Pierre Péan will be tried in appeal for his book
writer Pierre Péan who, in his book "Black Furies, White Liars (Noires
Fureurs, Blancs Menteurs)" had mentioned that Tutsis were affected by a
"lying culture" and especially called into question the historiography
of the Rwandan genocide, will again be tried before an appeal chamber at
the request of the association S.O.S Racisme and of the Paris
November last year, the 17th chamber of the first instance criminal
court had acquitted him of the accusations of slander and provocation to
racial hatred. Freedom of expression, a fundamental principle set up by
the Universal Declaration of Human Rights, can only be sanctioned for
attacks envisaged by the law. It had reminded while affirming even if
certain remarks of the investigating journalist were shocking his
formulations do not constitute, therefore, public and racial slander,
nor a provocation to racial discrimination.
Following the publication in 2005 of the book “Black Furies, White
Liars”, S.O.S Racisme, a French association against racism, filed a
complaint. Other organizations such as the Human Rights League had
refused to take this step. S.O.S Racisme, considers that Péan, by
showing Tutsis “to resort systematically to lying and dissimulation,
while employing doubtful and fraudulent manoeuvres, with the only aim of
misleading the international community relating to the accuracy of its
cause”, attacked “the honour and the consideration of this ethnicity”.
offences of slander and provocation to commit discrimination are
governed in France by the law on the freedom of the press of 1881.
Article 29 of this law, which has never been modified, states that “any
allegation or charge of a fact which attacks the honour or the
consideration of the person or the body to which the fact is charged is
slander”. The fact that this allegation is made against a “group of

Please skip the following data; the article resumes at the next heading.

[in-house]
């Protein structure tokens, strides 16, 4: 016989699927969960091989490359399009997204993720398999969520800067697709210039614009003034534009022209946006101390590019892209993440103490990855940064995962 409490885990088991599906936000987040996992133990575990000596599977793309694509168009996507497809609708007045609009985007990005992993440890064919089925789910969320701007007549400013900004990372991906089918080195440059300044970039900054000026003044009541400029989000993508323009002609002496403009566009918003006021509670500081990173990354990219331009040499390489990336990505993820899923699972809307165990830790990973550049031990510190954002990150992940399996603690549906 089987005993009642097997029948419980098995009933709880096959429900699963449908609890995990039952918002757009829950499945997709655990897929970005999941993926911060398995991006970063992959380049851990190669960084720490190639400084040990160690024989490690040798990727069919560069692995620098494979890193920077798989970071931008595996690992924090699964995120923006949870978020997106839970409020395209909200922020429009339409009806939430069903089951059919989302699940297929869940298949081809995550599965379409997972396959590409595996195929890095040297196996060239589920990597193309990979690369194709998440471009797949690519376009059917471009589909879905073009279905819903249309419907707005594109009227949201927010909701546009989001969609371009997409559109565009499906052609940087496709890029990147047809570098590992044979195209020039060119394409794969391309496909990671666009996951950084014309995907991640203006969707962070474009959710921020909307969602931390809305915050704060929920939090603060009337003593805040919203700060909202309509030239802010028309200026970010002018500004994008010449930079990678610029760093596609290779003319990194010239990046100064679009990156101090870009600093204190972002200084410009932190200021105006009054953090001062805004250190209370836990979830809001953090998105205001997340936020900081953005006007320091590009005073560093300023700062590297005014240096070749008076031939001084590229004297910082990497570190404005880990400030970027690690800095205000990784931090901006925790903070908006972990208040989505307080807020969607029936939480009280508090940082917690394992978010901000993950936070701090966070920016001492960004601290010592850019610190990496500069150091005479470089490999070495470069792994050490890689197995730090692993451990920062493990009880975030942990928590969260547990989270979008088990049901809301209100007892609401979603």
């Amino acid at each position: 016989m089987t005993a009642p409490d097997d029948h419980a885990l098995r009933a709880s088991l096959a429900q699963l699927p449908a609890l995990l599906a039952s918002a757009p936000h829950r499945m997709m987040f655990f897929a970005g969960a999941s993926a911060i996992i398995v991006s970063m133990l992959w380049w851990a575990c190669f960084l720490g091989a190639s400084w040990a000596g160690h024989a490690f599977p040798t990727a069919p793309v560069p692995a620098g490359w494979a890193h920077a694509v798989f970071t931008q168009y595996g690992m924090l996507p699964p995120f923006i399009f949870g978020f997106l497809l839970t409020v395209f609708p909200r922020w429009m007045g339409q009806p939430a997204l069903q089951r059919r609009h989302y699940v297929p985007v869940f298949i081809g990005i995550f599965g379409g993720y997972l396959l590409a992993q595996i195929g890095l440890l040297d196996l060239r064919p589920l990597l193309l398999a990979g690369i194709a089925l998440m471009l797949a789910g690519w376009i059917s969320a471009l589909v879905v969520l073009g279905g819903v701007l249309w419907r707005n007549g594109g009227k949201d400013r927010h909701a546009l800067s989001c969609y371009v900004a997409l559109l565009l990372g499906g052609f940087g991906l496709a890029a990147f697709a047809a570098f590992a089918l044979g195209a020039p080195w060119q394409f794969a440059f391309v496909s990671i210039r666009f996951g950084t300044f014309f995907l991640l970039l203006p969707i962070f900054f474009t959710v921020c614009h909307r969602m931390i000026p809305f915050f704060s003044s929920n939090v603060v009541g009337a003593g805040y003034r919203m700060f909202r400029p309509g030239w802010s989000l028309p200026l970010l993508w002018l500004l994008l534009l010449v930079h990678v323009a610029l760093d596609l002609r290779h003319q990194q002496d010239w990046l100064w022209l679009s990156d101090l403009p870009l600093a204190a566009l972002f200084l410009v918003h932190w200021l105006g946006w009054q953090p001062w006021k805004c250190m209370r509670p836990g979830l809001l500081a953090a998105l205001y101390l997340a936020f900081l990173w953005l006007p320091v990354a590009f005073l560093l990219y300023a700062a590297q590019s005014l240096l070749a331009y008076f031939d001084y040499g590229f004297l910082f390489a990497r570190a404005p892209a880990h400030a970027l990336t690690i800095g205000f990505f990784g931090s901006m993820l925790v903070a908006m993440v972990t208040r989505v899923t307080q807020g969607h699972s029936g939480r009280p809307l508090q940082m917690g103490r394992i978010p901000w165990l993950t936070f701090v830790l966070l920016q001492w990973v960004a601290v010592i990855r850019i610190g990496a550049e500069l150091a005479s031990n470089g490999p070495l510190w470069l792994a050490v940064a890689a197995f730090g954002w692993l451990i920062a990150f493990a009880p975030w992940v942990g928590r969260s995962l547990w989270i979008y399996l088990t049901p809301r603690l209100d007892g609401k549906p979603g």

people due to their origin or their membership or their non-membership
to an ethnic group, a nation, a race or a given religion” worsens the
17th chamber of the first instance criminal court, called "chamber of
the press", estimated that to be so the infringement would have needed
that the allegation be presented “as a precise articulation of facts
likely to be, without difficulty, the object of evidence and a
contradictory debate”. It noted that, “placed in its context, the
culture formulation of the lie and dissimulation cannot be regarded as
the charge of a precise fact aiming at discrediting the whole of
Tutsis”. It also estimated that the remarks do not target Tutsis as a
according to the chamber, would have badly translated the term ubwenge.
Certain witnesses considered that he even interpreted in a “summary and
ambiguous” way. Experts called by the defence saw there a “particular
form of intelligence”.
the provocation to racial discrimination against a person or a group as
described above, it is article 24 of the law of 1881 which sanctions it.
The chamber defines provocation as “the incitement of the public to
discrimination, hatred or violence towards the group considered”. While
admitting that the formulation employed “can legitimately hurt those he
targeted”, it does not constitute, therefore, such an incitement. The
French law imposes that these offences, called violations of the press
laws, were committed by the way of the publication whose various means
are enumerated in article 23 of the law of 1881.